Kampung Laut Mosque in Tumpat is one of the oldest mosques in Malaysia, dating to early 18th century Around-Kota-Bharu-(19).jpg
Kampung Laut Mosque in Tumpat is one of the oldest mosques in Malaysia, dating to early 18th century

Individual Arab traders, including Sahabas, preached in the Malay Archipelago, Indo-China, and China in the early seventh century. [16] Islam was introduced to the Malay Peninsula coast by Arabs in 674 CE. [17]

Islam was also brought to Malaysia by Arab Muslim and Tamil Indian Muslim traders in the 12th century AD. It is commonly held that Islam first arrived in the Malay peninsula since Sultan Mudzafar Shah I (12th century) of Kedah (Hindu name Phra Ong Mahawangsa), the first ruler to be known to convert to Islam after being introduced to it by Indian traders who themselves were recent converts. In the 13th century, the Terengganu Stone Monument was found at Kuala Berang, Terengganu, where the first Malay state to receive Islam in 1303 Sultan Megat Iskandar Shah, known as Parameswara prior to his conversion, is the first Sultan of Melaka. He converted to Islam after marrying a princess from Pasai, of present-day Indonesia.[ citation needed ]

The religion was adopted peacefully by the coastal trading ports people of Malaysia and Indonesia, absorbing rather than conquering existing beliefs. By the 15th and 16th centuries it was the majority faith of the Malay people.

Contemporary Islam

Contemporary Islam follows the Shafi‘ite school of Sunnism. Some Islamic terms, such as the word Allah, are forbidden to non-Muslims both orally and in government's ban on the use of the word "Allah" by non-Muslims, reversing the 2009 ruling of a court of first instance.

Until the 1970s, many Malay Muslims lived a liberal and moderate Islam, like Indonesian Muslims. At this time, a wave of Islamisation emerged (sparked by various social and ethnic conflicts, linked to the Al-Arqam parties and Islam Se-Malaysia), so that today, Malaysia lives in a more Islamic environment compared to the earlier years. Malays, who represent 50.4% of the total population, are almost all Muslims. About 70% of Malay Muslims wear headscarves, while their port was marginal until the 1980s. The traditional Malay garment, of Islamic origin, is also worn by many Malays.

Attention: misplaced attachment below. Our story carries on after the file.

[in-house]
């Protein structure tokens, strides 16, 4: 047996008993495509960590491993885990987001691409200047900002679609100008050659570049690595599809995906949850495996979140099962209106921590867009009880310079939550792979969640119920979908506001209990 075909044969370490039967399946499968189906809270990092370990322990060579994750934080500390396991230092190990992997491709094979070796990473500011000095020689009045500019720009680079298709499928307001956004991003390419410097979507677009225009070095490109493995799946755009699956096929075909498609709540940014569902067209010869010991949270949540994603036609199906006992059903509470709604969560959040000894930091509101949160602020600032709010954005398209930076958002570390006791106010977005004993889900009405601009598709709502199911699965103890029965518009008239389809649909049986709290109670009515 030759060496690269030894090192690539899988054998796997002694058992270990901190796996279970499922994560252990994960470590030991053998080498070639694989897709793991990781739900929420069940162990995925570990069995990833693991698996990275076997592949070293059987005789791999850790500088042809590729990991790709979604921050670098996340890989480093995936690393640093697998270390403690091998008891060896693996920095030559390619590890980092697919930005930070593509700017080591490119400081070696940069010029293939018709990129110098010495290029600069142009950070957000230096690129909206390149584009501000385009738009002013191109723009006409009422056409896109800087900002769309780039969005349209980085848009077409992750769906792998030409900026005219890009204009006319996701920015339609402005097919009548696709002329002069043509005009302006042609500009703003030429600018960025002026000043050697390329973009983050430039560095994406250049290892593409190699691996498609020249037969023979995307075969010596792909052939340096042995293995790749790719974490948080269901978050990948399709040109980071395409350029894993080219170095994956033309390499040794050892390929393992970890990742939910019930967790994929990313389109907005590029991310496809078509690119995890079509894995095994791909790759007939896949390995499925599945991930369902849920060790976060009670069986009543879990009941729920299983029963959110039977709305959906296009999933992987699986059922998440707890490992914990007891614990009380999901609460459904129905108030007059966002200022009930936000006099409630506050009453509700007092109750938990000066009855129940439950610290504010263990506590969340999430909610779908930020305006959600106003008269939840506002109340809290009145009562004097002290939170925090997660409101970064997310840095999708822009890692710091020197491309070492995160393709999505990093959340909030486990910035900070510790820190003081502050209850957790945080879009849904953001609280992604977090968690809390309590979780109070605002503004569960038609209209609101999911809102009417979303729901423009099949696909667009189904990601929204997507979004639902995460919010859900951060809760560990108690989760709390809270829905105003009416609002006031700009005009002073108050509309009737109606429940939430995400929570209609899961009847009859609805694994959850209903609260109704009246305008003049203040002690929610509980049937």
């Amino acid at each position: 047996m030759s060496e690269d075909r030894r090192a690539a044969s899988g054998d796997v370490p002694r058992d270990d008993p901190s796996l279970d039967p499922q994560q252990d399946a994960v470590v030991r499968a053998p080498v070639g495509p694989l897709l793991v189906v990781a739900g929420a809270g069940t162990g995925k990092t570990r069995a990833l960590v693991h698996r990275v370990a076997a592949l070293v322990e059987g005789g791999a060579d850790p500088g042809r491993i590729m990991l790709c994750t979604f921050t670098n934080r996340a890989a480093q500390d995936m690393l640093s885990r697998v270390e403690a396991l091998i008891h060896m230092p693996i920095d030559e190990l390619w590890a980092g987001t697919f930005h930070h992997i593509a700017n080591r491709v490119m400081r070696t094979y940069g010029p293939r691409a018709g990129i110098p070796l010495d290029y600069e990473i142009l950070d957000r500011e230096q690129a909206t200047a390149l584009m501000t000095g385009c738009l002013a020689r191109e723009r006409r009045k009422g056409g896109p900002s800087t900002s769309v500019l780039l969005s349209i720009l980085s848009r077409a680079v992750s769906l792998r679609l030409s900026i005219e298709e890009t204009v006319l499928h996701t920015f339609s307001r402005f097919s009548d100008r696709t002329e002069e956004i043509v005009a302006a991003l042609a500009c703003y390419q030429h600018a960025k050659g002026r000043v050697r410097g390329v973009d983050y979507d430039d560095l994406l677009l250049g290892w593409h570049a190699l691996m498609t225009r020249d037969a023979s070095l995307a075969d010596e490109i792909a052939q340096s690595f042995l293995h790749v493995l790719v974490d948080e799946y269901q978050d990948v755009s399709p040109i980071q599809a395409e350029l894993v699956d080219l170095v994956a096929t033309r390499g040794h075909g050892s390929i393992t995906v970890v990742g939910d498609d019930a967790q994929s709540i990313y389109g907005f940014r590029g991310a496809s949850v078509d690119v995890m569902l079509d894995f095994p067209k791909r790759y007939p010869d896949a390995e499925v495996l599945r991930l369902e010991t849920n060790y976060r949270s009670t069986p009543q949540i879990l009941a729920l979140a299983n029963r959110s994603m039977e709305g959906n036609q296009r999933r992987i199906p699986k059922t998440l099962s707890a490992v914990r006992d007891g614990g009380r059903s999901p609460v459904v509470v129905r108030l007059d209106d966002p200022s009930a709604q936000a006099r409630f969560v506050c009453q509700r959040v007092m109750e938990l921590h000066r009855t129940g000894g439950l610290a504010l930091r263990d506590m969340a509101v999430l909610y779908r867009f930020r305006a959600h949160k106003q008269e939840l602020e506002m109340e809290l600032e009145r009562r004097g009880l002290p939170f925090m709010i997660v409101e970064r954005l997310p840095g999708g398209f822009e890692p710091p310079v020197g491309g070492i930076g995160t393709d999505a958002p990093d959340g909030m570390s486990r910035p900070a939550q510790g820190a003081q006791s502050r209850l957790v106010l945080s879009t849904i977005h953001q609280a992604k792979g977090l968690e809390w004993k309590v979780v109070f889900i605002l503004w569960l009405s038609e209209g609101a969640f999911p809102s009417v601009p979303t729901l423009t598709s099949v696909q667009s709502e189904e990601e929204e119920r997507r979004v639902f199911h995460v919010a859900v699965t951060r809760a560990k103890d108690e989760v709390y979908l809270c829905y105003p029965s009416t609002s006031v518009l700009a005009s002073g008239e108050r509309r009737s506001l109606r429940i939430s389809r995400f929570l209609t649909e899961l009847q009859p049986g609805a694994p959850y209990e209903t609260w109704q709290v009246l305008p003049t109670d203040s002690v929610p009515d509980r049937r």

Freedom of worship

Article 3 (1) of the Malaysian Constitution provides:

"Islam is the religion of the Federation; but other religions can be practiced safely and peacefully in all parts of the Federation."

Article 11 of the constitution provides:

"Everyone has the right to profess and practice his religion and to propagate it."

Originally authorised for the country's independence in 1957, apostasy became illegal following an amendment to the country's constitution in 1988. [18] The internationally reported attempt by Lina Joy [19] to convert from Islam to Christianity is one of the most famous representations.

While this was not a problem during the colonial era, Muslims wishing to change their religion face severe deterrence. Before 1988, the question of freedom of religion and therefore of questions relating to the desire of citizens to change their religion was exclusively within the jurisdiction of secular courts. But since the law has changed, an amendment stipulates that secular courts no longer have the right to deal with claims by Muslims and that only Islamic Shariah courts have jurisdiction to discuss issues related to human rights. [20] Apostasy is one of them and it follows that it is constitutionally legally impossible for a Muslim to change his belief.

Putra Mosque in Putrajaya Putrajaya Mosque 2288564202 525ee843c2.jpg
Putra Mosque in Putrajaya

Many Muslims who have changed their religion, whether it is conversion to Buddhism, Christianity, Sikhism, Taoism and other beliefs, are forced for their own safety to lead a double life. In some cases, denunciations of apostasy have already been reported as being reported to the authorities by family members or co-workers. [21] [22]

In February 2014, Edry Faizal, a coordinator in charge of the Democratic Action Party, claimed that it was inconsistent from a Quranic point of view to forbid Muslims from freely changing beliefs, but from his point of view was the best alternative that the power had found to preserve its Malaysian electorate and consequently to remain in power continuously.

In May 2014, Malaysian Prime Minister Najib Razak said during his speech about the future of the country that: "We will never tolerate any demand for the right to apostasy by Muslims, and we refuse that Muslims can have the right to be tried by courts other than sharia courts, and we will not allow Muslims to participate in LGBT activities". But he concluded that this was necessary because: "This is in line with our efforts to make Malaysia a modern, progressive Muslim country in order to achieve the status of a developed nation with a high income for 2020". [23]